Throughout the course of any given day, I have a number of interactions with students, teachers, parents, support staff members, administrators, and community stakeholders about achievement, performance, instructional techniques, strategies to serve students who struggle, events taking place in their lives, among many other topics. I love these conversations, as I am able to learn about great things taking place in our schools, struggles or areas where I can support, and often times thoughts or plans are generated about how we can become better. Some of these conversations are exciting, as teachers share how much their students are producing with the Lucy Calkins Writer's Workshop model of instruction. Other times the conversations are full of frustration, as people are struggling to meet a variety of needs and don't know what to do moving forward. Sometimes I have a hard time figuring out where the person is coming from within these interactions which forces me to look closer.
Every day is a challenge. Our lives are busy with work, family, community events, exercise (or lack thereof), financials, future plans, home and vehicle maintenance, etc, etc, etc. We are all busy people in 2015, and there doesn't seem to be enough time in the day to find the appropriate life fit. I am guilty of getting sucked up into the busyness of life and need to remind myself to slow down and focus on the task at hand. As I have conversations and interactions with a variety of people, I have come to realize a few key points of which I need to be reminded from time to time.
Everyone is dealing with something that we may know nothing about
What is behind the frustration? Who is causing the sadness? Why am I not connecting with this person? These are all valid questions that we need to continue to ask when working through challenging conversations in order to gather additional understanding. There is always more to the story. Maybe this teacher's sister is suffering from mental illness and having suicidal thoughts. The defiant student refusing to work may have slept three hours because his intoxicated mother continued to wake him up in the middle of the night. The angry parent on the phone shouting obscenities at you is overly stressed because rent is due and his account is empty. The paraprofessional that can't seem to find his way is going through a heated divorce that is consuming just about all of his emotional energy. These situations are all too real and I encourage everyone to look closer to glean additional understanding. I try so very hard to follow the advice of one of my heroes, the late Stephen Covey, and seek first to understand.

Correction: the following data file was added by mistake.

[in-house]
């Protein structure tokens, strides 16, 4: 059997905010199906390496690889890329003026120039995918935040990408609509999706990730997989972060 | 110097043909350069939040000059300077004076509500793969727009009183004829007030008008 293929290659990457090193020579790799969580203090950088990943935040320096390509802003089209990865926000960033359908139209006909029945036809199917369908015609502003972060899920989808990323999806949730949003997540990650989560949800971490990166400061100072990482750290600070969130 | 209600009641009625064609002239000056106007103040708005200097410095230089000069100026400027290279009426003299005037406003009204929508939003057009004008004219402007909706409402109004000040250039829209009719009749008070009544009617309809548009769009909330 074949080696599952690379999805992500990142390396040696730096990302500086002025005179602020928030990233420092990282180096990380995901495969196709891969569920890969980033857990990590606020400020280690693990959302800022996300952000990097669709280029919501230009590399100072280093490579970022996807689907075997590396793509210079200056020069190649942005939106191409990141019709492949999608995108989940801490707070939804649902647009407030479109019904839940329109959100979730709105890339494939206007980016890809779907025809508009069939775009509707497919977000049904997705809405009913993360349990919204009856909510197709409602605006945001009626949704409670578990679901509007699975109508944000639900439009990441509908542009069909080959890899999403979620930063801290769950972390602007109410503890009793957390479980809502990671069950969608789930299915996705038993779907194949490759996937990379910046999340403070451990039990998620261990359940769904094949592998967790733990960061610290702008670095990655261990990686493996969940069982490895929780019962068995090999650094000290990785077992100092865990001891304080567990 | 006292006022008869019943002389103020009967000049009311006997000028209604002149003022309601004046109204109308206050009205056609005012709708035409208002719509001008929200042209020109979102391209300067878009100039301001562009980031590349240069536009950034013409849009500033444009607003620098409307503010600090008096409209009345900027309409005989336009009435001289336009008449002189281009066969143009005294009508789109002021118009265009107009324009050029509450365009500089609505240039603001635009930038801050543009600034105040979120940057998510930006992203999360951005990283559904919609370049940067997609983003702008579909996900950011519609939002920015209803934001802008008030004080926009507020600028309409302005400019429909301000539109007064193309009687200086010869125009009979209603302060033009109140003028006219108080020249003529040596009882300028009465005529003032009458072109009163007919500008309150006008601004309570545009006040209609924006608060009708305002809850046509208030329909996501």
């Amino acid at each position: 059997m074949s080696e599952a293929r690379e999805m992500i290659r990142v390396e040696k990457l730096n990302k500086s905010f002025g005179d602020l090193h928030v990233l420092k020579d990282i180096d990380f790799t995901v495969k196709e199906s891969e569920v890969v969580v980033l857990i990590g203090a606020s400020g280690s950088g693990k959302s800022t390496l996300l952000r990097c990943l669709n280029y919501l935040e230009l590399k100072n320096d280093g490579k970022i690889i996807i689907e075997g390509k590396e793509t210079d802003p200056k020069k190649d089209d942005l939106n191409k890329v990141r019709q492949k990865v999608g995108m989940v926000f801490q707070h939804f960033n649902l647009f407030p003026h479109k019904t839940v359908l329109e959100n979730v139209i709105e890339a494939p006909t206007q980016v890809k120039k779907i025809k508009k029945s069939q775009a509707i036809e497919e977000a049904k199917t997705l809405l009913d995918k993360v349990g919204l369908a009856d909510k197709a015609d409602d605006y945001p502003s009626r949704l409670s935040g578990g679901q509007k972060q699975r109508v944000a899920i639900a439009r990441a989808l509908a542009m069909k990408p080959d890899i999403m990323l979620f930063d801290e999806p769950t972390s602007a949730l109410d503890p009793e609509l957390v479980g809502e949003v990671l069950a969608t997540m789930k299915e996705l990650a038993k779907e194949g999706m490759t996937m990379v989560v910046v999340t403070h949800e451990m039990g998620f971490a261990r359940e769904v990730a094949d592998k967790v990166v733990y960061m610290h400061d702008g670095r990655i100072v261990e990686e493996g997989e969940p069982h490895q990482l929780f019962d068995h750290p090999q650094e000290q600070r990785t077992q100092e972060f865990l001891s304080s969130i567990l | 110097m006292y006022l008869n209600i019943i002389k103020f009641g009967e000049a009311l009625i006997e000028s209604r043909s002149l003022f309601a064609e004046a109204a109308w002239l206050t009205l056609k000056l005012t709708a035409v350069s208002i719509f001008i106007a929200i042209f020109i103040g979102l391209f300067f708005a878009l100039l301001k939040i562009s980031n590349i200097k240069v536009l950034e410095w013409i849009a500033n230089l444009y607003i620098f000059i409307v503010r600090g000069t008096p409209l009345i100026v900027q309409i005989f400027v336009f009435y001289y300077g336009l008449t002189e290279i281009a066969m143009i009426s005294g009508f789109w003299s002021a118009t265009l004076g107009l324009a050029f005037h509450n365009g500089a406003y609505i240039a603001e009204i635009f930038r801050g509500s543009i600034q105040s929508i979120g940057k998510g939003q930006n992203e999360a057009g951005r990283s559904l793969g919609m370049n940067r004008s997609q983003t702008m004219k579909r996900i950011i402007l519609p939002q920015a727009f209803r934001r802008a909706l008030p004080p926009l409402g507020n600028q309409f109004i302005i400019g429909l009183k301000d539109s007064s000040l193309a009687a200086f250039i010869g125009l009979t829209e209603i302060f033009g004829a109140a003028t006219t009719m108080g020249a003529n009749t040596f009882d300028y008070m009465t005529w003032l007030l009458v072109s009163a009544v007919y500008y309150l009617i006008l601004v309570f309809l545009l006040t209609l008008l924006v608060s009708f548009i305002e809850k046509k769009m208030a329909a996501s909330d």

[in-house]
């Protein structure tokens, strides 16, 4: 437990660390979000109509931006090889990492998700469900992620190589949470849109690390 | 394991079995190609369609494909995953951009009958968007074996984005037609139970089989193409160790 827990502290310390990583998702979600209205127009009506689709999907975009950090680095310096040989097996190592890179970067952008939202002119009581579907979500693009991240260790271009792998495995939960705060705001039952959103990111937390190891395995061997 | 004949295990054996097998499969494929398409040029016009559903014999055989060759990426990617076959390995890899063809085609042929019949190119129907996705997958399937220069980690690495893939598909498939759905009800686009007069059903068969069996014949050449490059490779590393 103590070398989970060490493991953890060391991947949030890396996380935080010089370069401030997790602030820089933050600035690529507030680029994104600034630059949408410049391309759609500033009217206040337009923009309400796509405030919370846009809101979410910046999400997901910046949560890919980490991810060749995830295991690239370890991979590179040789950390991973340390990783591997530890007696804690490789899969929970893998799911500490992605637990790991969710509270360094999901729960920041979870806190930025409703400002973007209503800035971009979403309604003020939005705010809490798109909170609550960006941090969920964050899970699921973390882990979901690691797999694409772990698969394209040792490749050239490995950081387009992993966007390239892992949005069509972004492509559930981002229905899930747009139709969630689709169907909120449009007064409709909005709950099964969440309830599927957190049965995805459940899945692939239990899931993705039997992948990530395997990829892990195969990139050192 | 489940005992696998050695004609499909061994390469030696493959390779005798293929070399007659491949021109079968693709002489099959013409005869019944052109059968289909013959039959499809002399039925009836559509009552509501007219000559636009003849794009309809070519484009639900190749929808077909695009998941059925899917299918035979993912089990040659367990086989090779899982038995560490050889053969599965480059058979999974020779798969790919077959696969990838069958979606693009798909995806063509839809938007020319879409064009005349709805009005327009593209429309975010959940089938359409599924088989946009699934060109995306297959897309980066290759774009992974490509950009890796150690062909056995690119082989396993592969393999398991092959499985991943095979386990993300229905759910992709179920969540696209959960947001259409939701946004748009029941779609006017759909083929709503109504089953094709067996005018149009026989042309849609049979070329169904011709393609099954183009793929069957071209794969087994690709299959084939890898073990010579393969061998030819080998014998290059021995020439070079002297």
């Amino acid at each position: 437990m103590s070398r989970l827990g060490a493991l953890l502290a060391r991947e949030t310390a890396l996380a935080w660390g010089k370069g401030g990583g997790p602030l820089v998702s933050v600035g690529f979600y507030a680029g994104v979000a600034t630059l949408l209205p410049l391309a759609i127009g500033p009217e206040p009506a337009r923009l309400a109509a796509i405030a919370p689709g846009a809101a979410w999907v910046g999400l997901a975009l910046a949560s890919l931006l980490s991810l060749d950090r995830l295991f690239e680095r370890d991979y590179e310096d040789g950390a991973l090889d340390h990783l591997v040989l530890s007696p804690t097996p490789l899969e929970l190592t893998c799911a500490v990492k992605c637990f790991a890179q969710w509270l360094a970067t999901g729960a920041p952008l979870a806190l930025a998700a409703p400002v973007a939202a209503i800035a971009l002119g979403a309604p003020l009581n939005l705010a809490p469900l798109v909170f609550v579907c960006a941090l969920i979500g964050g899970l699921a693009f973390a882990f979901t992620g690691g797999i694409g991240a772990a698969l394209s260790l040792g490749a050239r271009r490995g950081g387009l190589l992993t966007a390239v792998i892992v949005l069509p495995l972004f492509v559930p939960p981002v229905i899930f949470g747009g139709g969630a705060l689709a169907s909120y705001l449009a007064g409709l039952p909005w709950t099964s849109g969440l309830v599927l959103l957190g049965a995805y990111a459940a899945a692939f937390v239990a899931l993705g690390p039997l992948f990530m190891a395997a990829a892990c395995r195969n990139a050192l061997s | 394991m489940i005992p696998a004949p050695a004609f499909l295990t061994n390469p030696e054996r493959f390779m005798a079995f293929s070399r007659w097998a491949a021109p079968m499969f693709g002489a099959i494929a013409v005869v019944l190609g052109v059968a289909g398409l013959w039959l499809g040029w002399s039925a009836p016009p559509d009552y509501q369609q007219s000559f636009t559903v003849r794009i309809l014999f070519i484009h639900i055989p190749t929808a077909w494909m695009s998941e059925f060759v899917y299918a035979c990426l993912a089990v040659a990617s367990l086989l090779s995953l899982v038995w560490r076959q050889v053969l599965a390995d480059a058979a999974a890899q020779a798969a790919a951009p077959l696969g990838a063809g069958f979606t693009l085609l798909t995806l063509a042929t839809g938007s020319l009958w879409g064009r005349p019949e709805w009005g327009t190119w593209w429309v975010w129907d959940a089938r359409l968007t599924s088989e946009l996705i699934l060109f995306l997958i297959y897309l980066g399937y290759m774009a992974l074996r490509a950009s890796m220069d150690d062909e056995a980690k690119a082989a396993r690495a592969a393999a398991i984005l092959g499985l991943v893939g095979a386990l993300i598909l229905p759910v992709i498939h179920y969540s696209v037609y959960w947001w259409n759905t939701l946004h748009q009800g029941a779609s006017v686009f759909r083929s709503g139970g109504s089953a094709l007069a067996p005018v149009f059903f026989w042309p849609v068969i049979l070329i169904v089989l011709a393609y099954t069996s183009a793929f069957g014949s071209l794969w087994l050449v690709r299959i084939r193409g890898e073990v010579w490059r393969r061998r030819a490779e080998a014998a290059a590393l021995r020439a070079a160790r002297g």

Sometimes it is about what is not said
Body language matters and we must pay close attention to our partners in conversation because their actions (and ours) speak a whole lot louder than words. Is someone really fine when you ask them how they are doing? Look closer to connect further and understand better.
Assume the best
Assumptions can get us into trouble, particularly when they are false. I have come to realize that when we treat all people as if they are good, we will be in a much better position. Am I wrong sometimes when I make this assumption? Yes, sometimes; however, nobody wakes up and says to themselves, " I think I'm going to be awful today." We do the best that we know how with the skills that we possess.
When we take the time to look closer, we will better understand our people, their circumstances, and what we can do to move forward together. We are in a people business and must never forget to take care of our most valuable resources.